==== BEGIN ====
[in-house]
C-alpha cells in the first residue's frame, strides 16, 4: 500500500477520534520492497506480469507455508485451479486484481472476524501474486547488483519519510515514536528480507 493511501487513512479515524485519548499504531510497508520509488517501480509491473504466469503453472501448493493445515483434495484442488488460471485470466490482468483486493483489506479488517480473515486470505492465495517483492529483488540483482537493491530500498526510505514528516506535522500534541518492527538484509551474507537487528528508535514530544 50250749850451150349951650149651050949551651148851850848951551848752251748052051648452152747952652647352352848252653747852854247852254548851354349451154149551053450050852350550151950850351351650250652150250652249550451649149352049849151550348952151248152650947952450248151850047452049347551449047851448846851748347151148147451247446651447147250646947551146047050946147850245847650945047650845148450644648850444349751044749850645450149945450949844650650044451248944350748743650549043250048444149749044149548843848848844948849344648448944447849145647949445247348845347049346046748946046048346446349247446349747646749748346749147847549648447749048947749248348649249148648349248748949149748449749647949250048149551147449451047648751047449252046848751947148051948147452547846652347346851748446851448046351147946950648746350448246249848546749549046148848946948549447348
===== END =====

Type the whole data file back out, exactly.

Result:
[in-house]
C-alpha cells in the first residue's frame, strides 16, 4: 500500500477520534520492497506480469507455508485451479486484481472476524501474486547488483519519510515514536528480507 493511501487513512479515524485519548499504531510497508520509488517501480509491473504466469503453472501448493493445515483434495484442488488460471485470466490482468483486493483489506479488517480473515486470505492465495517483492529483488540483482537493491530500498526510505514528516506535522500534541518492527538484509551474507537487528528508535514530544 50250749850451150349951650149651050949551651148851850848951551848752251748052051648452152747952652647352352848252653747852854247852254548851354349451154149551053450050852350550151950850351351650250652150250652249550451649149352049849151550348952151248152650947952450248151850047452049347551449047851448846851748347151148147451247446651447147250646947551146047050946147850245847650945047650845148450644648850444349751044749850645450149945450949844650650044451248944350748743650549043250048444149749044149548843848848844948849344648448944447849145647949445247348845347049346046748946046048346446349247446349747646749748346749147847549648447749048947749248348649249148648349248748949149748449749647949250048149551147449451047648751047449252046848751947148051948147452547846652347346851748446851448046351147946950648746350448246249848546749549046148848946948549447348